What’s the difference between a biography and propaganda? Well, for starters, perspective, perhaps a little bit of the truth, and maybe even a couple of Oscars. I will admit from the start, I don’t know much about Ernesto Guevara de la Serna, known to more of the world as “Che” Guevara. I know that he grew up to become a revolutionary in Latin America, and thanks to Diarios de motocicleta (that’s The Motorcycle Diaries to you non Spanish-speaking folks) I know that he traveled around Latin America in his early twenties after living what was, until then, a seemingly sheltered life. Stepping away from his parent’s plan for him to become a doctor, Ernesto (Gael García Bernal) teamed up with pal Alberto (Rodrigo De la Serna) for a trip around Mexico that would open their eyes to the world around them and apparently eventually lead Ernesto down the path to revolution.
Unfortunately, that’s about all you get out of the over two hours that is The Motorcycle Diaries. Director Walter Salles and screenplay writer Jose Rivera decide to focus this film completely on this time in young Fuser’s life (Fuser is Ernesto’s rugby nickname which Alberto uses throughout the film). This means they neglect to explain anything more about “Che”’s future other than the fact that he eventually becomes a revolutionary and was assassinated with assistance from the American CIA. What he did to deserve such a fate, or how his revolutionary tactics affected Latin America is left out of the film, expecting the audience to either carry such knowledge with them, or feel sympathetic enough about Ernesto from what we’ve seen to feel that his murder was a tragedy. That’s the long way of saying, the film is a bit manipulative... just like a two ton elephant is a bit heavy.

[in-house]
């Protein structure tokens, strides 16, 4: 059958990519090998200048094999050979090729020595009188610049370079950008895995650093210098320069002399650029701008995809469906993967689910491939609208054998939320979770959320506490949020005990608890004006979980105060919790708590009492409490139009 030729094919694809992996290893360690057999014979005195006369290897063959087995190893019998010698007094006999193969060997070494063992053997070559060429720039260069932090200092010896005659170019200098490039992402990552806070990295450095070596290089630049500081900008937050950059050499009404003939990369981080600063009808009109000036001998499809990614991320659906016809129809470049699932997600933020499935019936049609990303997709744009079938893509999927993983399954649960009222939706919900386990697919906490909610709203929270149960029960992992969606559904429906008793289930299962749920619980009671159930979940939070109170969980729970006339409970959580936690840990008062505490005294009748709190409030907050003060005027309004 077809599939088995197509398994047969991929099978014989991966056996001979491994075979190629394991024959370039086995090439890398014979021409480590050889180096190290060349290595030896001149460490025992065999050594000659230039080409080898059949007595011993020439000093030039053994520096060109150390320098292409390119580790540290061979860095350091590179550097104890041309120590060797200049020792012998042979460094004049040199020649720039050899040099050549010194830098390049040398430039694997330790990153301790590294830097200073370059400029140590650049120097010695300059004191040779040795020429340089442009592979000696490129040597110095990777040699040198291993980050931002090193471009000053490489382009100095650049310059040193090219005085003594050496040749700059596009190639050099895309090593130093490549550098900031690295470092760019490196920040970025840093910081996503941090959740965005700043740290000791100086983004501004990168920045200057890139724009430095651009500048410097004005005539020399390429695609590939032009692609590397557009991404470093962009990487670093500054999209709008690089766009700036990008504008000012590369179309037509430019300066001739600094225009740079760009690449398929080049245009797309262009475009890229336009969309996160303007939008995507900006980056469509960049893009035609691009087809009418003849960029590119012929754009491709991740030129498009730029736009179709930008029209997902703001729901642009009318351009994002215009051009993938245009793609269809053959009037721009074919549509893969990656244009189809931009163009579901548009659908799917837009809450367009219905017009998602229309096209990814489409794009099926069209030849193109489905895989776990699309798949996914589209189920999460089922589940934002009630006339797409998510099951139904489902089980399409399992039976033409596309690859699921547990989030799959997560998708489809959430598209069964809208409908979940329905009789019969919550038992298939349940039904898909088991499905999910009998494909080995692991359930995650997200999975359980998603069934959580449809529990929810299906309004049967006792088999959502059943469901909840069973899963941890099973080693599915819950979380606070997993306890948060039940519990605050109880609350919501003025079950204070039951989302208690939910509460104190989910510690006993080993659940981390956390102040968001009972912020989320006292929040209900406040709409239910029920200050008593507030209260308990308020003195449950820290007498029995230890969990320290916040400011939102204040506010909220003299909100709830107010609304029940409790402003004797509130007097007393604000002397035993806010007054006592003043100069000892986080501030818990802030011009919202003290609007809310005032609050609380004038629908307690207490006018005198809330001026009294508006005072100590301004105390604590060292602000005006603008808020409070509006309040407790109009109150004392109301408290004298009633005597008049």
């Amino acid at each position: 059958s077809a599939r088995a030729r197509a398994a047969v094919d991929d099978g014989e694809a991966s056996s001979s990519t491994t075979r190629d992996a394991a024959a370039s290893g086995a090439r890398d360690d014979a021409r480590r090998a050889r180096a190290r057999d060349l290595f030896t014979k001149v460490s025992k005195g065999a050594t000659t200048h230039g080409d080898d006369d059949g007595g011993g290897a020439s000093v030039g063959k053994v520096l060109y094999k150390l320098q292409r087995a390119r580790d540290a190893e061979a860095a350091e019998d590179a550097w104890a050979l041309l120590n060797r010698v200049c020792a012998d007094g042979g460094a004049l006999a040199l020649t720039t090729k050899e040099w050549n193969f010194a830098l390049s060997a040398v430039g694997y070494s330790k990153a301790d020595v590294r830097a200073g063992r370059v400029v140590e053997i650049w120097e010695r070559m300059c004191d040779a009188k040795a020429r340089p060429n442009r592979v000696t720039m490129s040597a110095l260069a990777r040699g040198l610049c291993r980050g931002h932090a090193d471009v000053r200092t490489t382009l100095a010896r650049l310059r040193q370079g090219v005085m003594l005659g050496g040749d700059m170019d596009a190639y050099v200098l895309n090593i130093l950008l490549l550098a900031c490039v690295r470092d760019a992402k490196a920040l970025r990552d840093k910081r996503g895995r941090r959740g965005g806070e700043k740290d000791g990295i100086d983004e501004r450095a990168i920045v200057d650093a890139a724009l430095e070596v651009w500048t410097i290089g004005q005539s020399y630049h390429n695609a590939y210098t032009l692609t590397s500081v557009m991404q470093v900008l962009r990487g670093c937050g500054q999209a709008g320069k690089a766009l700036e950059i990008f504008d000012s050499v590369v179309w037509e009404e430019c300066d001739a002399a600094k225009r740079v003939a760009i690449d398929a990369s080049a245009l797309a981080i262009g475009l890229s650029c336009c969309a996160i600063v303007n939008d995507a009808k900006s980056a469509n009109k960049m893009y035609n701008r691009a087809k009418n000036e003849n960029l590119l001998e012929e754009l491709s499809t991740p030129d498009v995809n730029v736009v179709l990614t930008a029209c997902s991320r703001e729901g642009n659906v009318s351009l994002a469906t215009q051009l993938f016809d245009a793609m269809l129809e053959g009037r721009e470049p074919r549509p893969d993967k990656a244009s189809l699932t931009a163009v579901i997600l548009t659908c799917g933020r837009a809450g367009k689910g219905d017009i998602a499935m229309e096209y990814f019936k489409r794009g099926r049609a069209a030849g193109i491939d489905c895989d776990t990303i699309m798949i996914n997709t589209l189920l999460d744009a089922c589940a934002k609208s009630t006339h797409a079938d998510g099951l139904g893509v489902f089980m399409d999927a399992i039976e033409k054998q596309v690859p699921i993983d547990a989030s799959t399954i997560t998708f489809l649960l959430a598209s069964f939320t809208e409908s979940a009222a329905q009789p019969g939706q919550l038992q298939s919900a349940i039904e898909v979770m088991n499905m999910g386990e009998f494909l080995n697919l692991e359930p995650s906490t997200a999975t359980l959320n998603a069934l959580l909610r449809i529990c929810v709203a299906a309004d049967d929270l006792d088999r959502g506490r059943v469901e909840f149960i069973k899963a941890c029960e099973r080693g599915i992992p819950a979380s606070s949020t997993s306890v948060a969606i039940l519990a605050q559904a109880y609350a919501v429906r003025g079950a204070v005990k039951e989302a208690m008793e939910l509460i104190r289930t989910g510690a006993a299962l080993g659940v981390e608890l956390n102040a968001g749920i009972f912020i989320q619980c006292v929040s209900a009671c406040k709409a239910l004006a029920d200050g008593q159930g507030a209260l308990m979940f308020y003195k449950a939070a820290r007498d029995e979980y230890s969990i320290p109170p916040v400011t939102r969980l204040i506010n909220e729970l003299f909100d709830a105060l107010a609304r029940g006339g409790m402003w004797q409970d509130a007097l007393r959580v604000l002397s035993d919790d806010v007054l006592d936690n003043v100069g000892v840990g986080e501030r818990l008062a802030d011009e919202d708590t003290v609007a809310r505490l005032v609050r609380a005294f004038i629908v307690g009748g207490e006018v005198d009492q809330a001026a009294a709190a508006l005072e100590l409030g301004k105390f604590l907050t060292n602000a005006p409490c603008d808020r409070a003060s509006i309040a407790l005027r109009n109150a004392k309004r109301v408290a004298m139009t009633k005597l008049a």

That’s not to say the movie isn’t good. It’s a very interesting road picture, showing the friendship between two men as they travel around the country looking for women and cursing at each other - in other words, typical guy stuff. It isn’t even that heavy handed as Ernesto meets different groups of disparaged people - downtrodden poor or shunned lepers, until closer to the end of the film as he starts taking in the world he’s seen. Then out of nowhere the film abruptly changes and he’s delivering a political message in a toast as he bids company goodbye, leading us to realize how the world has changed Ernesto’s goals in life. The problem is once that transition happens, it’s so sudden the impact leaves one reeling, and in a “what-the-heck-just-happened” way.
After liking Ernesto for two hours, and seeing how pure and honest and idealistic the man was, it’s hard not to feel a bit manipulated by the movie. It would be like showing us Adolf Hitler at age nine for two hours, and then just telling us he was killed in a bunker at the end of the war. You can’t end with a statement like that without giving more background about the man’s life as a whole, not just the era the movie covers. And no, I’m not comparing “Che” with Hitler, I’m saying if the film is just going to cover a specific era then stick to that chapter. Don’t give us the last sentence of the novel thrown in at the end if you aren’t going to include the events leading up to it. Saying “Che” became a revolutionary doesn’t quite cover it. Was he a George Washington type revolutionary or a guerilla warfare type revolutionary? Put the ending in perspective beyond these innocent years the film covers before letting us know he was assassinated.